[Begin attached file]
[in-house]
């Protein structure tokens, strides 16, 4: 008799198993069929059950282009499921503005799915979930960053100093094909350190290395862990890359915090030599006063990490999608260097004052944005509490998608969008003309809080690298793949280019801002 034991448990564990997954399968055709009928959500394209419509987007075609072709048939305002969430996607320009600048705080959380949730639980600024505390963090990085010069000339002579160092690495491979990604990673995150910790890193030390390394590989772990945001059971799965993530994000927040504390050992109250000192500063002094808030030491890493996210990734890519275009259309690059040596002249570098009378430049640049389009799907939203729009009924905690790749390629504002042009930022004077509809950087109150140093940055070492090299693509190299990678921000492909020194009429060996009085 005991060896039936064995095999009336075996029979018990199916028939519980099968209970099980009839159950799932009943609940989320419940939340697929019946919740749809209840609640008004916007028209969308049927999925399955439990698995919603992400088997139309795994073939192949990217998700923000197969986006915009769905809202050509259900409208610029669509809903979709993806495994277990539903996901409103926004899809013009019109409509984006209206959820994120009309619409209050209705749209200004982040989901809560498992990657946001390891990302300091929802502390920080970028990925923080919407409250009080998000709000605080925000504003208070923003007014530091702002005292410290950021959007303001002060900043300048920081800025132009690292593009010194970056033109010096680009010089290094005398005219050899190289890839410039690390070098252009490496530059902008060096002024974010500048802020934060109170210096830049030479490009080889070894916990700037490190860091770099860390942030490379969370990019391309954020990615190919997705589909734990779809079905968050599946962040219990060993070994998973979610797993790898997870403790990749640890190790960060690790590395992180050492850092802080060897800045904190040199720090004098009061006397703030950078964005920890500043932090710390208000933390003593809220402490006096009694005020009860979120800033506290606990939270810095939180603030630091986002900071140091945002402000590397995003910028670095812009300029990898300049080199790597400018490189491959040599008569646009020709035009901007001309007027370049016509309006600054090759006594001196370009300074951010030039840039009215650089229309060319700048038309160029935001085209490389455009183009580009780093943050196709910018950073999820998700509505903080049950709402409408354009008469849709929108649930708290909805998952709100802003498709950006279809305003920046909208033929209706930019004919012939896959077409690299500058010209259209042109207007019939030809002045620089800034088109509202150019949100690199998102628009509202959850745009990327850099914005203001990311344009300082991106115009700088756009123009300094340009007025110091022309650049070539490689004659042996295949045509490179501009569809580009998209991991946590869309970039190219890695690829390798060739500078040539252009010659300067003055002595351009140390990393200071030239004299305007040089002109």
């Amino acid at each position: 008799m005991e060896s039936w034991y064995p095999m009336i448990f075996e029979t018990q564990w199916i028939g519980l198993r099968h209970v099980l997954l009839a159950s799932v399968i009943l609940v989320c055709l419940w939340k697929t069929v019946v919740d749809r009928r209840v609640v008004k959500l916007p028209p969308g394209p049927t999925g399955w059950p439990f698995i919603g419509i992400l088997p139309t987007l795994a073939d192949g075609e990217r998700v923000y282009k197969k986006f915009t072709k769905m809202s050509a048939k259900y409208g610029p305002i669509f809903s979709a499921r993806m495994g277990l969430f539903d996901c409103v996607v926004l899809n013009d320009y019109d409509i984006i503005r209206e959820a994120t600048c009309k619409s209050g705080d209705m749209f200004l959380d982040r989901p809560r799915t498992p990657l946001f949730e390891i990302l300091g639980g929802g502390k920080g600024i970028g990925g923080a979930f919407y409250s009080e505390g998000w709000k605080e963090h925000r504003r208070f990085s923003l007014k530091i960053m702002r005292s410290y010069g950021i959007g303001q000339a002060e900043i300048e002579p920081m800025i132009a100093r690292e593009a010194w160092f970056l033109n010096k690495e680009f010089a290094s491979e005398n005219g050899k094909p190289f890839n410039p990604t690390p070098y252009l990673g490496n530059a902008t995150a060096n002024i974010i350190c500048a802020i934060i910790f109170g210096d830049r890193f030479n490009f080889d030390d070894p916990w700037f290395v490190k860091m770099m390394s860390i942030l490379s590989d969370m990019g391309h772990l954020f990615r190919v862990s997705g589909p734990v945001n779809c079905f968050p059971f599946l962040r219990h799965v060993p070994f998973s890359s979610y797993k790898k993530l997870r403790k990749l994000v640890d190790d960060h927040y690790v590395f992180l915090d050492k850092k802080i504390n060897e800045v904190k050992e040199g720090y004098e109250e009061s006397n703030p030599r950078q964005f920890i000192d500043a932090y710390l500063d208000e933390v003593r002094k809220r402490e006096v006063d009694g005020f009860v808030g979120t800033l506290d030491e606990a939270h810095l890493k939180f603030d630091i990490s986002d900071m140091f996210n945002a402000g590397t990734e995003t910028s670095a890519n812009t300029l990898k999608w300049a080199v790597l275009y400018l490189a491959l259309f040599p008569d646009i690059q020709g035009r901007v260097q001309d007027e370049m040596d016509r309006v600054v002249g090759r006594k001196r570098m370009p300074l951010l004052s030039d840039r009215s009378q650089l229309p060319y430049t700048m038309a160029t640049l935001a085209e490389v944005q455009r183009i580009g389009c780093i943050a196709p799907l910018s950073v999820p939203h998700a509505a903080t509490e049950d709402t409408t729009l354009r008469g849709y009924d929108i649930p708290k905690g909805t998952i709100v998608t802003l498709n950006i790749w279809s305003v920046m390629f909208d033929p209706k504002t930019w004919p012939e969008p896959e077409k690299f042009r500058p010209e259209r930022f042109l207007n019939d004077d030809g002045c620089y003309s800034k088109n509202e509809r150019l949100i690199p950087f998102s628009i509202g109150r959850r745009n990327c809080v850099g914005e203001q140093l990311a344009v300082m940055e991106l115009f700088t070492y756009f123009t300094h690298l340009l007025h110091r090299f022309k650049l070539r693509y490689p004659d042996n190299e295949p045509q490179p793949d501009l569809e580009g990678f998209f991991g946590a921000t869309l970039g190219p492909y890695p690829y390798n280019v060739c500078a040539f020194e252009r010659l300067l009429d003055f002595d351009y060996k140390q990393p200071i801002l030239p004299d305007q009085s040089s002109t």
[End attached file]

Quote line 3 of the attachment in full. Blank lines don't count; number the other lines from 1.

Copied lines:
């Amino acid at each position: 008799m005991e060896s039936w034991y064995p095999m009336i448990f075996e029979t018990q564990w199916i028939g519980l198993r099968h209970v099980l997954l009839a159950s799932v399968i009943l609940v989320c055709l419940w939340k697929t069929v019946v919740d749809r009928r209840v609640v008004k959500l916007p028209p969308g394209p049927t999925g399955w059950p439990f698995i919603g419509i992400l088997p139309t987007l795994a073939d192949g075609e990217r998700v923000y282009k197969k986006f915009t072709k769905m809202s050509a048939k259900y409208g610029p305002i669509f809903s979709a499921r993806m495994g277990l969430f539903d996901c409103v996607v926004l899809n013009d320009y019109d409509i984006i503005r209206e959820a994120t600048c009309k619409s209050g705080d209705m749209f200004l959380d982040r989901p809560r799915t498992p990657l946001f949730e390891i990302l300091g639980g929802g502390k920080g600024i970028g990925g923080a979930f919407y409250s009080e505390g998000w709000k605080e963090h925000r504003r208070f990085s923003l007014k530091i960053m702002r005292s410290y010069g950021i959007g303001q000339a002060e900043i300048e002579p920081m800025i132009a100093r690292e593009a010194w160092f970056l033109n010096k690495e680009f010089a290094s491979e005398n005219g050899k094909p190289f890839n410039p990604t690390p070098y252009l990673g490496n530059a902008t995150a060096n002024i974010i350190c500048a802020i934060i910790f109170g210096d830049r890193f030479n490009f080889d030390d070894p916990w700037f290395v490190k860091m770099m390394s860390i942030l490379s590989d969370m990019g391309h772990l954020f990615r190919v862990s997705g589909p734990v945001n779809c079905f968050p059971f599946l962040r219990h799965v060993p070994f998973s890359s979610y797993k790898k993530l997870r403790k990749l994000v640890d190790d960060h927040y690790v590395f992180l915090d050492k850092k802080i504390n060897e800045v904190k050992e040199g720090y004098e109250e009061s006397n703030p030599r950078q964005f920890i000192d500043a932090y710390l500063d208000e933390v003593r002094k809220r402490e006096v006063d009694g005020f009860v808030g979120t800033l506290d030491e606990a939270h810095l890493k939180f603030d630091i990490s986002d900071m140091f996210n945002a402000g590397t990734e995003t910028s670095a890519n812009t300029l990898k999608w300049a080199v790597l275009y400018l490189a491959l259309f040599p008569d646009i690059q020709g035009r901007v260097q001309d007027e370049m040596d016509r309006v600054v002249g090759r006594k001196r570098m370009p300074l951010l004052s030039d840039r009215s009378q650089l229309p060319y430049t700048m038309a160029t640049l935001a085209e490389v944005q455009r183009i580009g389009c780093i943050a196709p799907l910018s950073v999820p939203h998700a509505a903080t509490e049950d709402t409408t729009l354009r008469g849709y009924d929108i649930p708290k905690g909805t998952i709100v998608t802003l498709n950006i790749w279809s305003v920046m390629f909208d033929p209706k504002t930019w004919p012939e969008p896959e077409k690299f042009r500058p010209e259209r930022f042109l207007n019939d004077d030809g002045c620089y003309s800034k088109n509202e509809r150019l949100i690199p950087f998102s628009i509202g109150r959850r745009n990327c809080v850099g914005e203001q140093l990311a344009v300082m940055e991106l115009f700088t070492y756009f123009t300094h690298l340009l007025h110091r090299f022309k650049l070539r693509y490689p004659d042996n190299e295949p045509q490179p793949d501009l569809e580009g990678f998209f991991g946590a921000t869309l970039g190219p492909y890695p690829y390798n280019v060739c500078a040539f020194e252009r010659l300067l009429d003055f002595d351009y060996k140390q990393p200071i801002l030239p004299d305007q009085s040089s002109t």